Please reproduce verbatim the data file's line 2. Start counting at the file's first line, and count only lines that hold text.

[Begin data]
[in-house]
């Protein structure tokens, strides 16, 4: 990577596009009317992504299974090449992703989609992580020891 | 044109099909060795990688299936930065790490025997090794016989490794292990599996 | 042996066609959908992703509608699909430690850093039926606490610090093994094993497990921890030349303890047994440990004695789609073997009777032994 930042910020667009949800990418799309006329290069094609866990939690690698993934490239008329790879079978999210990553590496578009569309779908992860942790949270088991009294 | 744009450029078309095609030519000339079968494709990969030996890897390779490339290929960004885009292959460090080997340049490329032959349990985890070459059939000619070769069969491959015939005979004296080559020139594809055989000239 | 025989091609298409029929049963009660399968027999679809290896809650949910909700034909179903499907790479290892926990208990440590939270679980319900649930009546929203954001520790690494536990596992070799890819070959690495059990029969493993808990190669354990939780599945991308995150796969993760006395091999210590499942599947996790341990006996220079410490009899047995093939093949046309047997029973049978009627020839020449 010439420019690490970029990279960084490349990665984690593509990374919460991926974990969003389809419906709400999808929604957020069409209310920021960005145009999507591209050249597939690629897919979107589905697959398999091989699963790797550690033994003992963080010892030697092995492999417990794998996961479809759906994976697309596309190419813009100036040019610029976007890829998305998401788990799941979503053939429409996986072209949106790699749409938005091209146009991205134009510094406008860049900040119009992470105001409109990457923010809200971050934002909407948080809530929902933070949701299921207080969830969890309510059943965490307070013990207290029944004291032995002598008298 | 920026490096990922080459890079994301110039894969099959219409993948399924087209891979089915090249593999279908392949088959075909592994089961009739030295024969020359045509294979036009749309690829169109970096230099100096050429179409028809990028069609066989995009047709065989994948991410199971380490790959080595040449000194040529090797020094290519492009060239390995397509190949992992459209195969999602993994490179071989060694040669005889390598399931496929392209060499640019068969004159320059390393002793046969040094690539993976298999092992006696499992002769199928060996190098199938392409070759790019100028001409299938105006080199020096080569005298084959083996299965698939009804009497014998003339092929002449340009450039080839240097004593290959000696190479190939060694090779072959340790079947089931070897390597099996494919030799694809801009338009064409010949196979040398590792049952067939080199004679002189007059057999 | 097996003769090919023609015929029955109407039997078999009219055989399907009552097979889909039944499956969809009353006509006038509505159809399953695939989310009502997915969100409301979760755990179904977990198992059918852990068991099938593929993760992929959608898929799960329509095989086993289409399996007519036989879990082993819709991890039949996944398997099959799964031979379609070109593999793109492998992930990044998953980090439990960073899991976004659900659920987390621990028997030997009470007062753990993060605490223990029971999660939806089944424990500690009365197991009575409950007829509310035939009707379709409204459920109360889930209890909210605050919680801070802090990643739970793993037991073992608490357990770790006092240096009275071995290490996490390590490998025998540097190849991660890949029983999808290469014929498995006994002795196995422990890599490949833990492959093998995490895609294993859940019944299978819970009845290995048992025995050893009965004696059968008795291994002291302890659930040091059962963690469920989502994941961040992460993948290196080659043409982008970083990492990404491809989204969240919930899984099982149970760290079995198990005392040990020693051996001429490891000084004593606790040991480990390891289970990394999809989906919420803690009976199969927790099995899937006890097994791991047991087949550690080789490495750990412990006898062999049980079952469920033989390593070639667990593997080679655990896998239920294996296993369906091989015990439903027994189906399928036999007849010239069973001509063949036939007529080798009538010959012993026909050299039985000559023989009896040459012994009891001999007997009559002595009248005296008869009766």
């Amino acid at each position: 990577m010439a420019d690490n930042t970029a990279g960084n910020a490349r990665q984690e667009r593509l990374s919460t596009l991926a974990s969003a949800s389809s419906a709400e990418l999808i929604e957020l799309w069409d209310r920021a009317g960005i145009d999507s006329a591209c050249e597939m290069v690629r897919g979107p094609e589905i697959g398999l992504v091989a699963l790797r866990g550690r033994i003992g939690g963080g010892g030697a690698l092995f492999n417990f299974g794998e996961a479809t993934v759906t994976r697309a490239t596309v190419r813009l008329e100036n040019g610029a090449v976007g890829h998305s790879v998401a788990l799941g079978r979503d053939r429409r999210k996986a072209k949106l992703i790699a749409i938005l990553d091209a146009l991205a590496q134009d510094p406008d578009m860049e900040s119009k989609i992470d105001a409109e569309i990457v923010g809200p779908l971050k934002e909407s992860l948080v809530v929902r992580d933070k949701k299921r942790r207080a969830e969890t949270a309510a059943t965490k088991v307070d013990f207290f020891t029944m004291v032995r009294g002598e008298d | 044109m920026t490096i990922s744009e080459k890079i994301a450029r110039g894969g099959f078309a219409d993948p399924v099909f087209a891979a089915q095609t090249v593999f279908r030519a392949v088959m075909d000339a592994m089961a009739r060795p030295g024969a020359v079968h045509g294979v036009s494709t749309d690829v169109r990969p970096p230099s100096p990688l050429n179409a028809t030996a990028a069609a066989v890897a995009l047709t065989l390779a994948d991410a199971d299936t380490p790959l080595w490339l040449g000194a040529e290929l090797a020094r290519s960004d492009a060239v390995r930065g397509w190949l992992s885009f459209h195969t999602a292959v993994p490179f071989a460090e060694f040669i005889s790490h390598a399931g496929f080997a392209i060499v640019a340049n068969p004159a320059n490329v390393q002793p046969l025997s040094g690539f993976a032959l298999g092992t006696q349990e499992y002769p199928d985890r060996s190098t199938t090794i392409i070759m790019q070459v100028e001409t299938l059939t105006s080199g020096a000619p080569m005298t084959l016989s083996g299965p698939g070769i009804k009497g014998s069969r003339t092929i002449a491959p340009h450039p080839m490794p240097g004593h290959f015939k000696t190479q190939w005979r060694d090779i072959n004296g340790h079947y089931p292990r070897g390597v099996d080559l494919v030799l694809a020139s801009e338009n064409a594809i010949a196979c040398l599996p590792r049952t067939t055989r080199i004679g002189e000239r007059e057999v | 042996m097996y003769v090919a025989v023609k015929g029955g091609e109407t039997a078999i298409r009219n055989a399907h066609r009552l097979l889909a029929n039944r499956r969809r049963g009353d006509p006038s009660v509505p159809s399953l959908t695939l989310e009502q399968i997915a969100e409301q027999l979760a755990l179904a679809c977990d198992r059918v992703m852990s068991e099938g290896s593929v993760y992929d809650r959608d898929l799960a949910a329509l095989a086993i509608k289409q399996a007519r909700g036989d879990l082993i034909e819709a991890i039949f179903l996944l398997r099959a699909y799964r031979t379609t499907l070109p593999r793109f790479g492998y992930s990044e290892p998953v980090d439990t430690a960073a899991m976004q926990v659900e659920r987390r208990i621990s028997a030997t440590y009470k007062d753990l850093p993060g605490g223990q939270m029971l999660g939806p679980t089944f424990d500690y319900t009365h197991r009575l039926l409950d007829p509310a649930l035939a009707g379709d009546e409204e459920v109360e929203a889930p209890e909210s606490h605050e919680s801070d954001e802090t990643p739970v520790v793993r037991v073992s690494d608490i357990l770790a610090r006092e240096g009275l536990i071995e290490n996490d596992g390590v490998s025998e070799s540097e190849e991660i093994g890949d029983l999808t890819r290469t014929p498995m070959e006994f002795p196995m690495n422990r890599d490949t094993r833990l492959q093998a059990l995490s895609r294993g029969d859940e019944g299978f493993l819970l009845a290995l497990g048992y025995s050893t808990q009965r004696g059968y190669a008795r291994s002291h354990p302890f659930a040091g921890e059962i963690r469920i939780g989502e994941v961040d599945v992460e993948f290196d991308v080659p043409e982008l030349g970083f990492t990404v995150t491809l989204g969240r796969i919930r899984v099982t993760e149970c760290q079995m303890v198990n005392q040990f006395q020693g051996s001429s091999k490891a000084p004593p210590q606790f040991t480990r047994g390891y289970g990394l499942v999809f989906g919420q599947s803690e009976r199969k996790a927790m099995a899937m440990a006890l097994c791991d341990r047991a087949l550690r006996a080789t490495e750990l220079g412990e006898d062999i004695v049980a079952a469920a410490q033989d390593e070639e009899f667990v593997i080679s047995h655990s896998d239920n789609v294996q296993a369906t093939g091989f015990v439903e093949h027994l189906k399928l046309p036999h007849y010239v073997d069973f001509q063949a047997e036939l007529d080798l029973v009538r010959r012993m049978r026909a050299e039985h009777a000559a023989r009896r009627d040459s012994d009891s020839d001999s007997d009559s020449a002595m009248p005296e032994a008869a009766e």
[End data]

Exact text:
């Protein structure tokens, strides 16, 4: 990577596009009317992504299974090449992703989609992580020891 | 044109099909060795990688299936930065790490025997090794016989490794292990599996 | 042996066609959908992703509608699909430690850093039926606490610090093994094993497990921890030349303890047994440990004695789609073997009777032994 930042910020667009949800990418799309006329290069094609866990939690690698993934490239008329790879079978999210990553590496578009569309779908992860942790949270088991009294 | 744009450029078309095609030519000339079968494709990969030996890897390779490339290929960004885009292959460090080997340049490329032959349990985890070459059939000619070769069969491959015939005979004296080559020139594809055989000239 | 025989091609298409029929049963009660399968027999679809290896809650949910909700034909179903499907790479290892926990208990440590939270679980319900649930009546929203954001520790690494536990596992070799890819070959690495059990029969493993808990190669354990939780599945991308995150796969993760006395091999210590499942599947996790341990006996220079410490009899047995093939093949046309047997029973049978009627020839020449 010439420019690490970029990279960084490349990665984690593509990374919460991926974990969003389809419906709400999808929604957020069409209310920021960005145009999507591209050249597939690629897919979107589905697959398999091989699963790797550690033994003992963080010892030697092995492999417990794998996961479809759906994976697309596309190419813009100036040019610029976007890829998305998401788990799941979503053939429409996986072209949106790699749409938005091209146009991205134009510094406008860049900040119009992470105001409109990457923010809200971050934002909407948080809530929902933070949701299921207080969830969890309510059943965490307070013990207290029944004291032995002598008298 | 920026490096990922080459890079994301110039894969099959219409993948399924087209891979089915090249593999279908392949088959075909592994089961009739030295024969020359045509294979036009749309690829169109970096230099100096050429179409028809990028069609066989995009047709065989994948991410199971380490790959080595040449000194040529090797020094290519492009060239390995397509190949992992459209195969999602993994490179071989060694040669005889390598399931496929392209060499640019068969004159320059390393002793046969040094690539993976298999092992006696499992002769199928060996190098199938392409070759790019100028001409299938105006080199020096080569005298084959083996299965698939009804009497014998003339092929002449340009450039080839240097004593290959000696190479190939060694090779072959340790079947089931070897390597099996494919030799694809801009338009064409010949196979040398590792049952067939080199004679002189007059057999 | 097996003769090919023609015929029955109407039997078999009219055989399907009552097979889909039944499956969809009353006509006038509505159809399953695939989310009502997915969100409301979760755990179904977990198992059918852990068991099938593929993760992929959608898929799960329509095989086993289409399996007519036989879990082993819709991890039949996944398997099959799964031979379609070109593999793109492998992930990044998953980090439990960073899991976004659900659920987390621990028997030997009470007062753990993060605490223990029971999660939806089944424990500690009365197991009575409950007829509310035939009707379709409204459920109360889930209890909210605050919680801070802090990643739970793993037991073992608490357990770790006092240096009275071995290490996490390590490998025998540097190849991660890949029983999808290469014929498995006994002795196995422990890599490949833990492959093998995490895609294993859940019944299978819970009845290995048992025995050893009965004696059968008795291994002291302890659930040091059962963690469920989502994941961040992460993948290196080659043409982008970083990492990404491809989204969240919930899984099982149970760290079995198990005392040990020693051996001429490891000084004593606790040991480990390891289970990394999809989906919420803690009976199969927790099995899937006890097994791991047991087949550690080789490495750990412990006898062999049980079952469920033989390593070639667990593997080679655990896998239920294996296993369906091989015990439903027994189906399928036999007849010239069973001509063949036939007529080798009538010959012993026909050299039985000559023989009896040459012994009891001999007997009559002595009248005296008869009766």